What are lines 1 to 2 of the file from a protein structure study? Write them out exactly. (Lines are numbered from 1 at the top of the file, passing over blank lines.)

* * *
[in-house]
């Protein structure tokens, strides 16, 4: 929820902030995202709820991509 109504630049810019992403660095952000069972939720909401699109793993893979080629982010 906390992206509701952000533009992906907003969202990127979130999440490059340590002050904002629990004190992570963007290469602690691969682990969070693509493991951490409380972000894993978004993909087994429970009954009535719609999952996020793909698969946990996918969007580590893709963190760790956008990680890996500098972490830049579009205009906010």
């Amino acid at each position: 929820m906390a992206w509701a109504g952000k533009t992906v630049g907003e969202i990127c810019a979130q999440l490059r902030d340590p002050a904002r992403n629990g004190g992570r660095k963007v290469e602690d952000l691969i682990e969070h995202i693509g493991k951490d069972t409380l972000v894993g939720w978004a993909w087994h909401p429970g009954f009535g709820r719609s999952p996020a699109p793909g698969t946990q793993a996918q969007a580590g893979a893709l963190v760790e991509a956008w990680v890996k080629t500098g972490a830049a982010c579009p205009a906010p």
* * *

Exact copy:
[in-house]
């Protein structure tokens, strides 16, 4: 929820902030995202709820991509 109504630049810019992403660095952000069972939720909401699109793993893979080629982010 906390992206509701952000533009992906907003969202990127979130999440490059340590002050904002629990004190992570963007290469602690691969682990969070693509493991951490409380972000894993978004993909087994429970009954009535719609999952996020793909698969946990996918969007580590893709963190760790956008990680890996500098972490830049579009205009906010």